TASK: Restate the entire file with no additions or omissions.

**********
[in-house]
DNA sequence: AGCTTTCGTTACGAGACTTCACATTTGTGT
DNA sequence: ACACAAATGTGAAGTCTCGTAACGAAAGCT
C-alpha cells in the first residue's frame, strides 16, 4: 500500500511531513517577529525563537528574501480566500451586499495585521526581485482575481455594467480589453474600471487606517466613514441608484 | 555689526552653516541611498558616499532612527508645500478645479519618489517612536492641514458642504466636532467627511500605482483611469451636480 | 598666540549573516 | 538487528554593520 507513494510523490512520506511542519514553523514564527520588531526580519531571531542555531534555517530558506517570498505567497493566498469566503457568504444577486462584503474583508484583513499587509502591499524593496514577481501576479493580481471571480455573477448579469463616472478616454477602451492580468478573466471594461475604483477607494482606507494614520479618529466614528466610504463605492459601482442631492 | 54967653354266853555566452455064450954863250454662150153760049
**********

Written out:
[in-house]
DNA sequence: AGCTTTCGTTACGAGACTTCACATTTGTGT
DNA sequence: ACACAAATGTGAAGTCTCGTAACGAAAGCT
C-alpha cells in the first residue's frame, strides 16, 4: 500500500511531513517577529525563537528574501480566500451586499495585521526581485482575481455594467480589453474600471487606517466613514441608484 | 555689526552653516541611498558616499532612527508645500478645479519618489517612536492641514458642504466636532467627511500605482483611469451636480 | 598666540549573516 | 538487528554593520 507513494510523490512520506511542519514553523514564527520588531526580519531571531542555531534555517530558506517570498505567497493566498469566503457568504444577486462584503474583508484583513499587509502591499524593496514577481501576479493580481471571480455573477448579469463616472478616454477602451492580468478573466471594461475604483477607494482606507494614520479618529466614528466610504463605492459601482442631492 | 54967653354266853555566452455064450954863250454662150153760049